Benedict Cumberbatch plays Julian Assange in The Fifth Estate

Discussion in 'Wikileaks' started by The Wrong Guy, Jul 17, 2013.

  1. The Wrong Guy Member

    Published by The Fifth Estate on July 16, 2013

    A dramatic thriller based on real events, The Fifth Estate reveals the quest to expose the deceptions and corruptions of power that turned an Internet upstart into the 21st century's most fiercely debated organization.

    Triggering our age of high-stakes secrecy, explosive news leaks and the trafficking of classified information, WikiLeaks forever changed the game. Now, in a dramatic thriller based on real events, The Fifth Estate reveals the quest to expose the deceptions and corruptions of power that turned an Internet upstart into the 21st century's most fiercely debated organization. The story begins as WikiLeaks founder Julian Assange (Benedict Cumberbatch) and his colleague Daniel Domscheit-Berg (Daniel Brühl) team up to become underground watchdogs of the privileged and powerful. On a shoestring, they create a platform that allows whistleblowers to anonymously leak covert data, shining a light on the dark recesses of government secrets and corporate crimes. Soon, they are breaking more hard news than the world's most legendary media organizations combined. But when Assange and Berg gain access to the biggest trove of confidential intelligence documents in U.S. history, they battle each other and a defining question of our time: what are the costs of keeping secrets in a free society — and what are the costs of exposing them?"

    Bill Condon explains The Fifth Estate trailer, starring Benedict Cumberbatch as Julian Assange

    Benedict Cumberbatch Is Julian Assange In "The Fifth Estate" Trailer





    • Like Like x 2
  2. The Wrong Guy Member

    • Like Like x 1
  3. Enturbulette Member

  4. The Wrong Guy Member

    Sorry for the distraction. I forgot you were nailin' Palin.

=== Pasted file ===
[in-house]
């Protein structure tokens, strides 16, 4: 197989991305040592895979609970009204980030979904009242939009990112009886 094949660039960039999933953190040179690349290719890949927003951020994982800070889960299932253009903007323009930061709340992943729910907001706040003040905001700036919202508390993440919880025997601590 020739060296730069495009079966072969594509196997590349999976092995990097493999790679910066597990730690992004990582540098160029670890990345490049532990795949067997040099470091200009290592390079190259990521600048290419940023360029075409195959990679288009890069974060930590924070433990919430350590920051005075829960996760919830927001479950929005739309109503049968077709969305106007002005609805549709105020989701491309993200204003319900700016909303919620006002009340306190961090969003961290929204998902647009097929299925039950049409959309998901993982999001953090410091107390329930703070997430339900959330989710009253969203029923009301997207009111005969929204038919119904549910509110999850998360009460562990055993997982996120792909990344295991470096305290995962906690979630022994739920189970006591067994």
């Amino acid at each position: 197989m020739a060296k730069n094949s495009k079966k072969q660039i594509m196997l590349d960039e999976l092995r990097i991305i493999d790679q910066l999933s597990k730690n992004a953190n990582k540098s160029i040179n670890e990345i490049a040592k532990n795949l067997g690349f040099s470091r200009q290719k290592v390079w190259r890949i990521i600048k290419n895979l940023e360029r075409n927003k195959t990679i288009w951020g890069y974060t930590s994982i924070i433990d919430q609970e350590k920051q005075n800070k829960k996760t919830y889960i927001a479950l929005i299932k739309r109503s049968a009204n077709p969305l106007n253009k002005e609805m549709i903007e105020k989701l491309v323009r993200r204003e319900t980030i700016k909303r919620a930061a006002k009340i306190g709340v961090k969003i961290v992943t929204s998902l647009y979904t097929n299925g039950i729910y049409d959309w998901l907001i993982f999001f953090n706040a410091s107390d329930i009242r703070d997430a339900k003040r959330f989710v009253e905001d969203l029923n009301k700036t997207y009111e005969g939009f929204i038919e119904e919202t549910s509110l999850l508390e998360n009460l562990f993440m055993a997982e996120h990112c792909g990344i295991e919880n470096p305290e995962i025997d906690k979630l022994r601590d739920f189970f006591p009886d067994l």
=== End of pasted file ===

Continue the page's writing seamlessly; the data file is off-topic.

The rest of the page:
5. Enturbulette Member

    :) no distraction, I stopped nailin when she at last, ahem, finished herself off. Been thinking about a name change lately as the name is rather an albatross around my neck and also a relic of on old fight. Think I'll go do that right now actually.

    Well I've slipped on something much more comfortable. As for this movie, my impression from the trailer is it's some kind of propaganda exercise, albeit a subtle one. Nothing to base that on but fallible gut instinct of course, and that awful music swelling type soundtrack that Dreamworks can never seem to shake. That's already enough emotional manipulation for me.
    • Like Like x 1
  6. Anonymous Member

    I love that guy. He has a androgynous look about him- perfect.
  7. Enturbulette Member

    I think they made his hair into a separate character, and that's just from catching the trailer. It flips, it shimmers....! :eek:
    • Like Like x 2
  8. Kilia Member

    Benedict Cumberbatch:

    • Like Like x 2
  9. Anonymous Member

    Looking forward to this one.
  10. Anonymous Member

    BC, along with Robert Carlyse, did act in something called The Last Enemy which was about government spying going crazy. So maybe....
  11. Enturbulette Member

    I rather liked The Last Enemy and got drawn into it's short run. Of course its premise of total surveillance was completely based on reality, not sci fi after all. The guy that played the girl's father is also Rumplestilzken on Once Upon a Time - a wonderful Scottish actor.
  12. The Wrong Guy Member

    • Like Like x 1
  13. The Wrong Guy Member

    7 Forces Of Nature That Have Emerged From The Fifth Estate

    You may not be outright familiar with The Fifth Estate, but the truth is that it’s all around you. In today’s digitally-driven democracy, there’s a working community of self-appointed watchdogs promoting transparency from right behind a computer screen. A dramatic thriller based on real events, The Fifth Estate details one hotly-debated organization’s quest to expose deception and bring information to light. In theaters October 18.

    1. Anonymous

    With the industrialization of technology came hacktivism, and the vigilant defense of ideas thanks to Anonymous via 4chan — online soldiers who use the Internet as their medium of change. They’ve expanded from their humorous roots to stand up for freedom of information, and hand out digital doses of reality to organizations publicly stepping out of line.

    Continued at
    • Like Like x 2
  14. The Wrong Guy Member